Originally published by http://www.backyardpoultrymag.com/truth-about-raising-backyard-chickens/ January 12, 2015
© Chicken Coop Chatter
January 12, 2015
Spring will be coming and chicks usually show up in farm stores and catalogs by mid-February, so it’s not too soon to start thinking about planning to raise some backyard chickens. There are many books, bloggers and websites that talk about raising chickens. We encourage everyone to do research through reliable sources and to steer away from the latest fads. But, no matter where you do your research, few people ever talk about the realities of raising backyard chickens.
Questions To Answer Before Raising Backyard Chickens
While researching, ask yourself: what are your intentions? Are the chickens to be pets or livestock that provides a food source? Then ask yourself what your expectations are — do you want an income, or are they just for your own immediate family? Are you limited by ordinances in your county, city or state? What is the number of backyard chickens you are allowed to raise at any given time and what are the requirements? What are the specifics or coop size and the distance required away from residences? This is a big one and something you really need to check into before purchasing that first cute chick. If your area has limitations or strict rules against raising chickens, you may need to either challenge those ordinances or accept the laws and restrictions in place.
The Realities Of Restrictions On Raising Backyard Chickens
Some areas I’ve researched allow backyard chickens, but the requirements make it virtually impossible to actually raise them within those restrictions. Some require minimum of 150 feet from any and all residences and 50 feet from any street. Yet many lot sizes are less than even the required distance. So read those restrictions carefully and know your lot size and a guesstimate distance from your neighbors. Some require no less than 5-acre plots for raising chickens and then strict restrictions within that acreage. Some require very specific plans for chicken coops so you may not be able to use recycled materials, and you may have no options on size, style or possible expansion or alterations. You may be required to submit your coop dimensions and plans on paper for approval, and you may be required to have a permit to build a coop if it is not a portable structure. So if you were thinking you could convert an old garage or garden shed, you may be sadly mistaken. If you were planning to put that coop in a specific place you may not be able to if it is not within the region guidelines.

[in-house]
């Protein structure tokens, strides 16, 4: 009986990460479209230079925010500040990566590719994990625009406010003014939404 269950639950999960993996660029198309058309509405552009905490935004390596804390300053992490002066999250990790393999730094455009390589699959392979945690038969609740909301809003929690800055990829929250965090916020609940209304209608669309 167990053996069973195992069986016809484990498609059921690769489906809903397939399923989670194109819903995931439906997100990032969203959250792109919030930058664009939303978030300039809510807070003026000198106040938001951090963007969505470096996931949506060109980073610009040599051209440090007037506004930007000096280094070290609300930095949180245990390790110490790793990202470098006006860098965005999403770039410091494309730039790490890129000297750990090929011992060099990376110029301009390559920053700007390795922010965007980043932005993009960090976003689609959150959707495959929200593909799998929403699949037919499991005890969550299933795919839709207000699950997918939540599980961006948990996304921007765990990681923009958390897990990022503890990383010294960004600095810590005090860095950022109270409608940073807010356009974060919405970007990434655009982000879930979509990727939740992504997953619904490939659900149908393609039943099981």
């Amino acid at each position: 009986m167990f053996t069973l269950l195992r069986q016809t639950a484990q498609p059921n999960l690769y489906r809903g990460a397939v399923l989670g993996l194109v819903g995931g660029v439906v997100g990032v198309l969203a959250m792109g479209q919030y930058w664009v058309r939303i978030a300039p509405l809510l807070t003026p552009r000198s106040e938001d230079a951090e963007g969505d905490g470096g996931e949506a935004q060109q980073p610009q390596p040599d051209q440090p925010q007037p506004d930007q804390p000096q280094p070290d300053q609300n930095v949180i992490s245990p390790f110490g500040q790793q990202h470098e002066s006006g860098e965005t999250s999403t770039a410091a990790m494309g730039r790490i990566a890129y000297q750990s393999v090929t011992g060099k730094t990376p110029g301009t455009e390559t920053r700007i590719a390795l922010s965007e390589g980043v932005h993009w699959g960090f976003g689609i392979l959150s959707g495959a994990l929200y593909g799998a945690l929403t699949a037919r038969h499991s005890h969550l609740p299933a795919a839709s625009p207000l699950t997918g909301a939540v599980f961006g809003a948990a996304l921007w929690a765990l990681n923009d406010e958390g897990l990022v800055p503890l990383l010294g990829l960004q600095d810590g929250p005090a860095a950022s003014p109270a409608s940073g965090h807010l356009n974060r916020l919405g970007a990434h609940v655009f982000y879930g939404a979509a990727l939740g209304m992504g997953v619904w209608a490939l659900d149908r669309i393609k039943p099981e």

Another requirement may be that you contact each of your neighbors to get written approval to raise chickens and if you do not contact your neighbors, you may be forced to get rid of the chickens even if the ordinances for your area allow them. Complaints can negate all rights. What if a new neighbor moves into the neighborhood and does not agree with backyard chicken keeping? Just because you are within your rights does not mean they cannot force you to get rid of them. As new county council members are elected, new rules can and often are structured which negates previous ordinances. Are you prepared to stand up for your rights against your neighbors and your city or county officials? Even people out in the country are now dealing with new neighborhoods and being forced out regardless of their right to farm. Those new neighborhoods are winning the battles.
How Much Backyard Chickens Cost And More
Once you’ve answered the above questions, you need to be thinking about some equally important topics. Are you prepared for the expenses, time and energy involved with raising chickens? Do you have a proper disposal for the waste? Are you prepared to deal with illness or injury, or space requirements, the amount of time involved in raising chicks before they can be put outdoors on their own, or will you purchase grown out juveniles that are outdoor ready and near laying age? Do you intend to free-range or will they be in a chicken run? Are you prepared for devastation of your landscape where you allow the chickens to roam? If you intend to have chickens as a meat source, are you allowed by local ordinance to process your own? Some areas do not allow private processing, especially city or smaller than 5 acre plots. Some have strict ordinances about handling waste, especially if you are near ponds or streams or have a high water table.
Chicken raising is a respectable and honorable endeavor that we encourage; however, if you are not prepared to deal with all the possibilities, ordinances and neighbors, then you need to decide if it’s really the way you wish to feather your bed.
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